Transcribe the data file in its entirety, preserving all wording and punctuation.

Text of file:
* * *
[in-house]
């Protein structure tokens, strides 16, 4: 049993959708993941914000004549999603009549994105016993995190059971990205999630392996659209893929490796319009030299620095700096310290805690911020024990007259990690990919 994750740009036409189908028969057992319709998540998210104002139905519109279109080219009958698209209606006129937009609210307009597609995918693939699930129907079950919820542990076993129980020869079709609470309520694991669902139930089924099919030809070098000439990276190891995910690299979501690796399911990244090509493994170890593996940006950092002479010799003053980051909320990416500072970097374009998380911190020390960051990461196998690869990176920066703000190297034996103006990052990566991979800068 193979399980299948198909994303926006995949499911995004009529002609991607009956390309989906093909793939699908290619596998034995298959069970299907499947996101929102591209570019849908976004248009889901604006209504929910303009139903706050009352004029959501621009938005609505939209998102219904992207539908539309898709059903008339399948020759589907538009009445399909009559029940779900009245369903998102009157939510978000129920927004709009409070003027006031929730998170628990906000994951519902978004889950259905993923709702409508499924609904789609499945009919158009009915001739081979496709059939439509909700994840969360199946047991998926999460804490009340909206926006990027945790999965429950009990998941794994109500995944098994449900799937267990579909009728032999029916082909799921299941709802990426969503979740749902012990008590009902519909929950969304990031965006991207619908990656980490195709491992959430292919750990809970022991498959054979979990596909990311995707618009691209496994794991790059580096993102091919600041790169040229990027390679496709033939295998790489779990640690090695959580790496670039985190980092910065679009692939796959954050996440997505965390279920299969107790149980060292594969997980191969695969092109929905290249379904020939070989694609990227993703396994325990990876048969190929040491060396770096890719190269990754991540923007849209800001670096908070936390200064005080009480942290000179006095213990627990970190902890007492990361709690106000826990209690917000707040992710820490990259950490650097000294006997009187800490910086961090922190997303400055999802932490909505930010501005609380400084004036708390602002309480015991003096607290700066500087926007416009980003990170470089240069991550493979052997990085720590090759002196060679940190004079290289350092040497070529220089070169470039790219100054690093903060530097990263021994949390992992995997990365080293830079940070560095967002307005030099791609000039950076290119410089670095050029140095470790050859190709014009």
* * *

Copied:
[in-house]
């Protein structure tokens, strides 16, 4: 049993959708993941914000004549999603009549994105016993995190059971990205999630392996659209893929490796319009030299620095700096310290805690911020024990007259990690990919 994750740009036409189908028969057992319709998540998210104002139905519109279109080219009958698209209606006129937009609210307009597609995918693939699930129907079950919820542990076993129980020869079709609470309520694991669902139930089924099919030809070098000439990276190891995910690299979501690796399911990244090509493994170890593996940006950092002479010799003053980051909320990416500072970097374009998380911190020390960051990461196998690869990176920066703000190297034996103006990052990566991979800068 193979399980299948198909994303926006995949499911995004009529002609991607009956390309989906093909793939699908290619596998034995298959069970299907499947996101929102591209570019849908976004248009889901604006209504929910303009139903706050009352004029959501621009938005609505939209998102219904992207539908539309898709059903008339399948020759589907538009009445399909009559029940779900009245369903998102009157939510978000129920927004709009409070003027006031929730998170628990906000994951519902978004889950259905993923709702409508499924609904789609499945009919158009009915001739081979496709059939439509909700994840969360199946047991998926999460804490009340909206926006990027945790999965429950009990998941794994109500995944098994449900799937267990579909009728032999029916082909799921299941709802990426969503979740749902012990008590009902519909929950969304990031965006991207619908990656980490195709491992959430292919750990809970022991498959054979979990596909990311995707618009691209496994794991790059580096993102091919600041790169040229990027390679496709033939295998790489779990640690090695959580790496670039985190980092910065679009692939796959954050996440997505965390279920299969107790149980060292594969997980191969695969092109929905290249379904020939070989694609990227993703396994325990990876048969190929040491060396770096890719190269990754991540923007849209800001670096908070936390200064005080009480942290000179006095213990627990970190902890007492990361709690106000826990209690917000707040992710820490990259950490650097000294006997009187800490910086961090922190997303400055999802932490909505930010501005609380400084004036708390602002309480015991003096607290700066500087926007416009980003990170470089240069991550493979052997990085720590090759002196060679940190004079290289350092040497070529220089070169470039790219100054690093903060530097990263021994949390992992995997990365080293830079940070560095967002307005030099791609000039950076290119410089670095050029140095470790050859190709014009």